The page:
Wednesday, July 25, 2018

DEP, AG, Health & Environmental Groups Oppose EPA Plan To Weaken Car Emission Standards

Department of Environmental Protection Secretary Patrick McDonnell, Attorney General Josh Shapiro and leaders from the health and environmental communities Wednesday expressed their opposition to the Trump administration’s plan to weaken federal vehicle efficiency standards.
Secretary McDonnell was joined by representatives of Physicians for Social Responsibility and Conservation Voters of Pennsylvania to condemn the proposed weakened rules.
“If EPA follows through with these planned changes, it will hurt Pennsylvanians’ lungs and their wallets,” said Secretary McDonnell. “Pennsylvania has made great strides in improving our air quality, and these rules would undercut that progress, as well as hamstring economic growth in new technologies.”
Transportation contributes nearly a quarter of all greenhouse gas emissions in Pennsylvania, and 37 percent of emissions of nitrogen oxides.
Pollution from car exhaust can trigger asthma attacks, especially in children, and lead to an increase in ground-level ozone, which can cause dangerous conditions for children, elderly residents, and people with breathing disabilities.
Asthma-related illness costs the Pennsylvania economy $2.6 billion every year, according to a Department of Health estimate.
“The Wolf administration is not going stand idly by while President Trump and the EPA try to make our air quality worse. DEP and Attorney General Josh Shapiro have both signed on to a lawsuit challenging these rules, and will keep fighting for cleaner air,” said McDonnell.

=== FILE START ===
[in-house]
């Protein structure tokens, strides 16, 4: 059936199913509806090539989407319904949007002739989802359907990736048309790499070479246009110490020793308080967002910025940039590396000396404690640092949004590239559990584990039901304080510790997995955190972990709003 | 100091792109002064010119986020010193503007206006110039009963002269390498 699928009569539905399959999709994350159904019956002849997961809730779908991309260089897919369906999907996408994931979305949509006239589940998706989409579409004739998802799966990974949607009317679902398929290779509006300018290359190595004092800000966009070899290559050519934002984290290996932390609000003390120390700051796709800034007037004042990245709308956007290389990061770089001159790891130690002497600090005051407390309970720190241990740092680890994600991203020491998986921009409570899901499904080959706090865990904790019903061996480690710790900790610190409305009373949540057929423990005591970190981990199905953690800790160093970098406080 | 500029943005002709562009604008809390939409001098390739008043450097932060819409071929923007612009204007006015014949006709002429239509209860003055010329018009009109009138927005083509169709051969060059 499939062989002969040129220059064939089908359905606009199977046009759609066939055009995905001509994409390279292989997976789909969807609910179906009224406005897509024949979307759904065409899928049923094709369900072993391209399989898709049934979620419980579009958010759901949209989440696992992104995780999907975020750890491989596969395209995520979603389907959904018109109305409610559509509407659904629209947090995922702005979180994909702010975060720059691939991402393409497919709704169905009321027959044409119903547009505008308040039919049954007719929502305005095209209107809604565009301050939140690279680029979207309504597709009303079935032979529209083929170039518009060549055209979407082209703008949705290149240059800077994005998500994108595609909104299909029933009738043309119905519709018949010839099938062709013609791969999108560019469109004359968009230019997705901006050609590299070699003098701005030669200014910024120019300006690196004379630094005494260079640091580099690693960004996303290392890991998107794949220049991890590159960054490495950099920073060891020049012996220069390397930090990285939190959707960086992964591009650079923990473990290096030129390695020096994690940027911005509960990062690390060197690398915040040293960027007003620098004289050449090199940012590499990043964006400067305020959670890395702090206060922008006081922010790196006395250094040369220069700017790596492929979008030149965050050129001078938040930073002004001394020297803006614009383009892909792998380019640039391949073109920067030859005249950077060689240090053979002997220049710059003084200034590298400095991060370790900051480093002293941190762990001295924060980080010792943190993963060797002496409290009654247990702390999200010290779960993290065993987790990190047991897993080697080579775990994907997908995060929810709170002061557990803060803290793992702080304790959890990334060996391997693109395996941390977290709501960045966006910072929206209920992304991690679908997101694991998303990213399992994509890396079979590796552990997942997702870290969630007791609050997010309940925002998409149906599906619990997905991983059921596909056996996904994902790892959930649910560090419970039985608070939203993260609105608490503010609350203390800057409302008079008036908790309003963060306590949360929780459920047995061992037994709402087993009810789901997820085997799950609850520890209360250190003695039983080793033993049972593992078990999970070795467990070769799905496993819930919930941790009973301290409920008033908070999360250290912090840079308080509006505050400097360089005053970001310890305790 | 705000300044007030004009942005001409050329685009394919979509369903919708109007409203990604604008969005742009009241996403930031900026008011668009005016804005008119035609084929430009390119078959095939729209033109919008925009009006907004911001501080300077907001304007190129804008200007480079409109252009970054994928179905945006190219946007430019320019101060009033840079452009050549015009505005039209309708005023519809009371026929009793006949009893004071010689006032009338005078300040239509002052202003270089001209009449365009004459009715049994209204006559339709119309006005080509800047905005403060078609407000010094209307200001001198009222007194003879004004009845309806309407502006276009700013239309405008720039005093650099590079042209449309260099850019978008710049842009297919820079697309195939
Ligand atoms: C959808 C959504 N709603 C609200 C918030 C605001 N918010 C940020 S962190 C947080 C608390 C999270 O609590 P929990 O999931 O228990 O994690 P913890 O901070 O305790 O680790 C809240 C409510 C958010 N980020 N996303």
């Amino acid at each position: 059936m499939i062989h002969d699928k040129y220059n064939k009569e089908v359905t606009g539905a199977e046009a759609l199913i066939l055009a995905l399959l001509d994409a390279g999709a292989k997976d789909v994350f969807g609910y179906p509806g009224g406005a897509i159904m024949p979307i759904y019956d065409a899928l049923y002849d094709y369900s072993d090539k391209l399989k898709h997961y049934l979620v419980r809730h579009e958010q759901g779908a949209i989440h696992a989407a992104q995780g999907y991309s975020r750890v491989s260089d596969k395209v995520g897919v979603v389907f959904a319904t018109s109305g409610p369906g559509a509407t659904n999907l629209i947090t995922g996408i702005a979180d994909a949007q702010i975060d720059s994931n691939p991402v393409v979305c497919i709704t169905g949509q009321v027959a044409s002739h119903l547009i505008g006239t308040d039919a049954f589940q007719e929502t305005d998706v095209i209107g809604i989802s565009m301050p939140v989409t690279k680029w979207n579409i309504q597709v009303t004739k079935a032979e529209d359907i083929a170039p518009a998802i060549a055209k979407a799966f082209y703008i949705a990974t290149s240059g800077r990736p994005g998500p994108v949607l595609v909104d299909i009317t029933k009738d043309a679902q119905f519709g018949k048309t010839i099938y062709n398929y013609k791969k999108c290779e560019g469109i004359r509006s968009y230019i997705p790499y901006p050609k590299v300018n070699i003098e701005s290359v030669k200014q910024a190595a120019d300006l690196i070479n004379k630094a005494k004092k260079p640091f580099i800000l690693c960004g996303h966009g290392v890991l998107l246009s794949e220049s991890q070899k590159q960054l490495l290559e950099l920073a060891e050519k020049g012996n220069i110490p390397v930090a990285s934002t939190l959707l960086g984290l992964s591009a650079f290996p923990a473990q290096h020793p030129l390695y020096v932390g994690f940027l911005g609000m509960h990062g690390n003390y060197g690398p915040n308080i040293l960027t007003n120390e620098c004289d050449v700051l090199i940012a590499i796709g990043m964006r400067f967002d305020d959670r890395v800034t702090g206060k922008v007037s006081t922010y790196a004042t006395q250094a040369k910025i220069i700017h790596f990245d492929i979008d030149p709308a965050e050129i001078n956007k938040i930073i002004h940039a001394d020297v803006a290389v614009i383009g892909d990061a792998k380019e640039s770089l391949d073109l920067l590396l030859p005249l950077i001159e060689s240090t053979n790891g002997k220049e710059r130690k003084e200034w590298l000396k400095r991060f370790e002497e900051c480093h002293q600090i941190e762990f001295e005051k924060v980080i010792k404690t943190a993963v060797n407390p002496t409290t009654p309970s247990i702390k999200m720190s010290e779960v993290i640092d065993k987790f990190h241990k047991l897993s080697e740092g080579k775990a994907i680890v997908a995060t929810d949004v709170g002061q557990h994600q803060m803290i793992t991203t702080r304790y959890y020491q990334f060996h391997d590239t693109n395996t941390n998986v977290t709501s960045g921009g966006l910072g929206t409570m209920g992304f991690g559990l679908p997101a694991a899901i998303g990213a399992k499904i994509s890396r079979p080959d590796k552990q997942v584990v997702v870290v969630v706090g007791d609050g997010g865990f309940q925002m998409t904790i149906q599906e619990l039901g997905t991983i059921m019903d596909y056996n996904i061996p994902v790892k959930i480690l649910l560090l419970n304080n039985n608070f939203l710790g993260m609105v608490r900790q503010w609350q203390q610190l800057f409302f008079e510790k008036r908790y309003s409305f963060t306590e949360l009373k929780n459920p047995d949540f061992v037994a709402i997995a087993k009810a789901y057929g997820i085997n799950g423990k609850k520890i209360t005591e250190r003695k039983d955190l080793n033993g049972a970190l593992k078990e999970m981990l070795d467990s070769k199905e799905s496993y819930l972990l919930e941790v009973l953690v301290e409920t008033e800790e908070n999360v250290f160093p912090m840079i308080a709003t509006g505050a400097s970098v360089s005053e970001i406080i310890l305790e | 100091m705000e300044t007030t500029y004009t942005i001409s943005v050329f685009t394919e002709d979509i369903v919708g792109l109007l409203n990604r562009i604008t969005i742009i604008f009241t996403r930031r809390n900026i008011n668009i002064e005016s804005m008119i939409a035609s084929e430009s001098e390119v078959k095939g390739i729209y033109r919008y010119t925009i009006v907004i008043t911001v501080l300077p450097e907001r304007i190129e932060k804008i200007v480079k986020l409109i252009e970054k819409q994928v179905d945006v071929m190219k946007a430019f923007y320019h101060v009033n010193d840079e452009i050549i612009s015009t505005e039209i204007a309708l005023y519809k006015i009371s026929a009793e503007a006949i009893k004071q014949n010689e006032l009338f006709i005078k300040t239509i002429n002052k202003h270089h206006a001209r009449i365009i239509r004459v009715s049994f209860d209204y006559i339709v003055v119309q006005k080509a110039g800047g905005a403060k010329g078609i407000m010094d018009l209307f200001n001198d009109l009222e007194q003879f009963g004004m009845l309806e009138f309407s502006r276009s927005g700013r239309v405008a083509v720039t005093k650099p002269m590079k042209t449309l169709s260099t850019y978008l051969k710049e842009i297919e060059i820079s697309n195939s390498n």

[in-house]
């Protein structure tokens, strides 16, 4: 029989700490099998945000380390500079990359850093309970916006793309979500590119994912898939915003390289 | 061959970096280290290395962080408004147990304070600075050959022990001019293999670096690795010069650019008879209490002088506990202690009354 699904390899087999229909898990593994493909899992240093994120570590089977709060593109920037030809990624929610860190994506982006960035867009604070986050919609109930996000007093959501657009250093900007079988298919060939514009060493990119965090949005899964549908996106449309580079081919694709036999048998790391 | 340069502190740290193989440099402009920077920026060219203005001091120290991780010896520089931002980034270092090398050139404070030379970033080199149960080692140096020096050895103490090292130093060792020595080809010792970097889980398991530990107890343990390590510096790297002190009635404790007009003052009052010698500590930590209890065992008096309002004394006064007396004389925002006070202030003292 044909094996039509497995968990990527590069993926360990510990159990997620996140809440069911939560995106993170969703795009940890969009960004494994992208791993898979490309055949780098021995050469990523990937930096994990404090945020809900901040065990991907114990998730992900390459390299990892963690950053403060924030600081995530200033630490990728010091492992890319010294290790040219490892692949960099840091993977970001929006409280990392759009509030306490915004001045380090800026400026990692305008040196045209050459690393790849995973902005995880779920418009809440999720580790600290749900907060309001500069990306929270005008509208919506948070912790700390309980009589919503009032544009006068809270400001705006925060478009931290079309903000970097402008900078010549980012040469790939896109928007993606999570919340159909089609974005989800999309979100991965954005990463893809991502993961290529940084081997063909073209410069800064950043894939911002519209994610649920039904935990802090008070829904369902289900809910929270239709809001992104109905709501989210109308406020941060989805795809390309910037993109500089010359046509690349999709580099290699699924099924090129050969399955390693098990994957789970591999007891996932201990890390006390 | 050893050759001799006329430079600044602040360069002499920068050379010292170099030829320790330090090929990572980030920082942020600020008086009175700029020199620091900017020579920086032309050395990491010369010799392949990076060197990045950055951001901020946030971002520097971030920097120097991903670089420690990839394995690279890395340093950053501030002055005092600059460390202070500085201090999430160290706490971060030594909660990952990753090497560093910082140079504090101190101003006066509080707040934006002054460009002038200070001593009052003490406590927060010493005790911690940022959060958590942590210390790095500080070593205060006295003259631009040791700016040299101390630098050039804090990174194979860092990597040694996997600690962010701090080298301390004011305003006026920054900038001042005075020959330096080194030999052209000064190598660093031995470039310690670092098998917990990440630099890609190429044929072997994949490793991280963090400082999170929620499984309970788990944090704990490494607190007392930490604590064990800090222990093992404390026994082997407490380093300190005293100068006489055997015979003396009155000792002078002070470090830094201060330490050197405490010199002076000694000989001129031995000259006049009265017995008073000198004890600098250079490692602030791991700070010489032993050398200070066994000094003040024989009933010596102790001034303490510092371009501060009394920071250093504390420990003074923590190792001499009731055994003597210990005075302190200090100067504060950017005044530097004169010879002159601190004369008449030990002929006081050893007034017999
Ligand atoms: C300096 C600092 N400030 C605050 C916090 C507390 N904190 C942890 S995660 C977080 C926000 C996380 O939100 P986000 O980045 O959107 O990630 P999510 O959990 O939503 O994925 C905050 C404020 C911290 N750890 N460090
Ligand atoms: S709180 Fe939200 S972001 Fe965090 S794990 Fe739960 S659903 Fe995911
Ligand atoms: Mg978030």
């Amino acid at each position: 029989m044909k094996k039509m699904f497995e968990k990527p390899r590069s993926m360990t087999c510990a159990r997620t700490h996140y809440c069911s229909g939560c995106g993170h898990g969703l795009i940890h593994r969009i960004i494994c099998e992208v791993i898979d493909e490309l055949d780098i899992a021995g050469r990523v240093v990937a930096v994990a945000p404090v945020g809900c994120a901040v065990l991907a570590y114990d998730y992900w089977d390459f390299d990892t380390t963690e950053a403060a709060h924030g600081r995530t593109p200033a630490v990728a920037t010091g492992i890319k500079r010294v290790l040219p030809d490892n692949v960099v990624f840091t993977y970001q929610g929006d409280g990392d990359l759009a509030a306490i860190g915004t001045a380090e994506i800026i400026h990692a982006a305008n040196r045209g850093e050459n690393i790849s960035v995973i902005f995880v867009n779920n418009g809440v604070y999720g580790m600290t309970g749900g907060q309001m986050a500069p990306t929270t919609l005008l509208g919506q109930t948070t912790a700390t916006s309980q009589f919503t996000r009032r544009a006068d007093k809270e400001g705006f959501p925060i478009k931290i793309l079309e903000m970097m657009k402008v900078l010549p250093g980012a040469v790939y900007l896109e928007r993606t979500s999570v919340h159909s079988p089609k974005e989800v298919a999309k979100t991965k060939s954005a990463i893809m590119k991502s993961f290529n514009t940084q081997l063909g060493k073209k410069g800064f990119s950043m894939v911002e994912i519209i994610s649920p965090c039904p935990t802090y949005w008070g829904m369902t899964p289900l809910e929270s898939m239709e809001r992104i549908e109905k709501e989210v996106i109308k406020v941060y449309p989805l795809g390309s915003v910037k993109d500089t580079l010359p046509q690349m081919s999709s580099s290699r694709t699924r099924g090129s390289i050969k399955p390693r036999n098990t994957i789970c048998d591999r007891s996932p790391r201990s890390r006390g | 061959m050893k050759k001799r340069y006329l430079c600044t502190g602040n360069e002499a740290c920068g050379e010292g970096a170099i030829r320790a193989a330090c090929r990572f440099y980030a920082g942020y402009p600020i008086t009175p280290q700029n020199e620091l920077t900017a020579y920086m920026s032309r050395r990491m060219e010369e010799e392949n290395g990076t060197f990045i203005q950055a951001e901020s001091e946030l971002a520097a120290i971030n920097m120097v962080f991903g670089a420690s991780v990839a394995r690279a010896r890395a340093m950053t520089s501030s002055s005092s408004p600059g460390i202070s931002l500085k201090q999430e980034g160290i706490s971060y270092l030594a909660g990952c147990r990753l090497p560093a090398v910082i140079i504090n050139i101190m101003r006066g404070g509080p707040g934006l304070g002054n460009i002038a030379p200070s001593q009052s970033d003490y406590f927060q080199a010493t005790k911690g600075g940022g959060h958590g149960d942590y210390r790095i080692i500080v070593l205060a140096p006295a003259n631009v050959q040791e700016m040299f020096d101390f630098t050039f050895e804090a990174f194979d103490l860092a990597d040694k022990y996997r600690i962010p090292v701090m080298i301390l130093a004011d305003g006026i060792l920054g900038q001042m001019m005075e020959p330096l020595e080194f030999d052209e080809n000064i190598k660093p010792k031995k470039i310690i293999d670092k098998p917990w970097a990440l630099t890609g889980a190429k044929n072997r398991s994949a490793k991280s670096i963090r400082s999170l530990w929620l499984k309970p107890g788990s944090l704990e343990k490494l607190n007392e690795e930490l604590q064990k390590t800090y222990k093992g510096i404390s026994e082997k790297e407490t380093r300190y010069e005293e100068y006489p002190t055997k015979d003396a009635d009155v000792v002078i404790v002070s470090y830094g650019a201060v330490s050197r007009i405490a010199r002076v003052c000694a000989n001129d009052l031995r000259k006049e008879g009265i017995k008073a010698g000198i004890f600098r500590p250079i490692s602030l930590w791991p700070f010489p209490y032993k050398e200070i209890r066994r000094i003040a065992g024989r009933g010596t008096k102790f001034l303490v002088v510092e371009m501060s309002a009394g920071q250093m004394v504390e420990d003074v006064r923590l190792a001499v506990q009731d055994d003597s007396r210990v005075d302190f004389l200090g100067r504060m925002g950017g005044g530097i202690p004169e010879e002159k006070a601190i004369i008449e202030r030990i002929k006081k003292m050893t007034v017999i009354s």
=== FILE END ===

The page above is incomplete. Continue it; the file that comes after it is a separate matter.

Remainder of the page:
"Pennsylvanians have a constitutional right to clean air and pure water,” said Attorney General Josh Shapiro. “Right now, over 6 million Pennsylvanians are breathing harmful air. I strongly oppose the Trump administration’s plans to roll back clean car standards, which are critical to protecting Pennsylvanians’ health.”
Pennsylvania does not have the authority to set fuel-efficiency standards for cars and trucks, but can and does incorporate the emissions regulations of California, which does have that authority. The Trump administration has recently announced it would formally challenge California’s ability to set its own emissions regulations.
"Clean cars are a triple win for Pennsylvanians because they're good for our health, save us money in our pocketbooks, and protect our environment," noted PennEnvironment Executive Director David Masur. "We need to be putting the pedal to the metal and promote more clean cars and fuel efficiency, not putting the brakes on a successful and time-tested policy."
While DEP cannot set fuel-efficiency standards, there are several programs aimed at reducing emissions from transportation.
The Alternative Fuel Incentive Grants (AFIG) [grant application deadline December 14] and Alternative Fuel Vehicle Rebate program encourage businesses, local government, and consumers to choose vehicles that reduce emissions.
The new Driving PA Forward initiative includes a grant and rebate program for electric vehicle charging infrastructure as well.
(Photo: Secretary McDonnell.)
AP: PA Officials Attack EPA Plan To Relax Vehicle Mileage Rules
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